Nestucca Bay

Looking south at low tide on Winema Beach.

Looking south at low tide on Winema Beach.

We should visit the Oregon coast more often.

Last two times we’ve gone, we’ve enjoyed brilliant sunshine and dry weather. We hadn’t been there since May 2013, so iwe were way overdue for a return visit. This past weekend, we made it back. And once again we were the guests of our longtime friends, Tom and Elsa Guiney, whom we’ve known since college.

Lori and Elsa: A friendship that began as college roommates more than 40 years ago.

Lori and Elsa: A friendship that began as college roommates more than 40 years ago.

They had us over for two nights at their beach getaway just south of Pacific City, and it was a relaxing time. We slept in both days, walked on the beach, shopped at a local thrift store, prepared two delicious dinners, and played cards and a board game. It was Lori’s and my first time playing canasta, a challenging game that I’d like to try again sometime.

Charlotte's senses come alive at the ocean's edge.

Charlotte’s senses come alive at the ocean’s edge.

We had our two dogs, Otto and Charlotte, and they had their one, Maggie — and all three got along just great. We brought ours on the long walk on Winema Beach, which ended at Nestucca Bay, where we saw seals feasting on a crab pot.

As nice as all those things were (oh, did I mention that Lori and Elsa also hit the hot tub?), we topped off the visit with two quintessentially Oregon activities on Sunday morning:

First, we drove just a couple miles north to the Nestucca Bay National Wildlife Refuge and joined the crowds of people who flocked to the site hoping to catch a glimpse of a rare bird rarely seen in the lower 48. Yes, I’m talking about the tundra bean goose — a bird with an unlikely name and an even unlikelier journey from its native habitat in northern Asia and Europe.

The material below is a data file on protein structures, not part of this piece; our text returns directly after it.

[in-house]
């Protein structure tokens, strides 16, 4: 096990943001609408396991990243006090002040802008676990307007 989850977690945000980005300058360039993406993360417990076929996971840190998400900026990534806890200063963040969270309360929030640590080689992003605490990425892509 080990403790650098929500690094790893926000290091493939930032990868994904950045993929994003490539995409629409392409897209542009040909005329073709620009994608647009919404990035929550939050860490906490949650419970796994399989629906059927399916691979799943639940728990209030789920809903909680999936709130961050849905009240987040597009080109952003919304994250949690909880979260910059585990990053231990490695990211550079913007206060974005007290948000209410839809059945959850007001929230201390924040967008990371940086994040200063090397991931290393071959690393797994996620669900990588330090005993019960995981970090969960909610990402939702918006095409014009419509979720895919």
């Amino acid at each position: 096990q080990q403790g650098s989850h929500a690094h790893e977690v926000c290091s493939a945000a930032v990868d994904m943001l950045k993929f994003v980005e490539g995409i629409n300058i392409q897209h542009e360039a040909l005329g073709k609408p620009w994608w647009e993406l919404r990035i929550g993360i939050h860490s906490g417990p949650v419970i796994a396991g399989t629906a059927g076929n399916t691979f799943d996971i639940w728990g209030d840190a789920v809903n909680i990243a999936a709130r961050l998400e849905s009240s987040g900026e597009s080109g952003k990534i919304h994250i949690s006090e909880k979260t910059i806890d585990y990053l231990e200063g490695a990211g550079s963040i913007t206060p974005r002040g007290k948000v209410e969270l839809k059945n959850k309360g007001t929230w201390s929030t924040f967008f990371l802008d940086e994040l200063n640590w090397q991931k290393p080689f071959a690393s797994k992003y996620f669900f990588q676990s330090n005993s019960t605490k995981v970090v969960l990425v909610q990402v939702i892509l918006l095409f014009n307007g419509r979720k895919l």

You wouldn’t think looking at a plain, mostly brown bird would be such a big deal but I know all four of us kinda felt like we were in the presence of a rock star — the only one of its feathered kind in an emerald field of Canada geese.

The Oregonian’s Kelly House wrote about the wayward goose and the love it was getting from birders. You can also see a photo gallery here.

Tom, Elsa and Lori strike a pose on the banks of the Salmon River near its confluence with the Pacific Ocean.

Tom, Elsa and Lori strike a pose on the banks of the Salmon River near its confluence with the Pacific Ocean.

Second, we turned around and headed south to Cascade Head, a popular hiking spot that’s owned by the Nature Conservancy and also home to rare plants, wildlife and grassland. We didn’t do any hiking,  but we did walk along the Salmon River, which feeds into the Pacific near Cascade Head, and enjoyed the warmth of the sun.

We were there at the coast not even 48 hours. But the visit was soothing for the soul and satisfying for the tummy. Nothing like a picturesque getaway to get you back in touch with the understated beauty of this part of Oregon. Those breaking waves are mesmerizing and the chilly night sky is chock full of stars that you rarely see because of the city lights.

Here’s hoping it won’t be 18 more months before our next visit to the coast.

The Salmon River: Spectacular.

The Salmon River: Spectacular.

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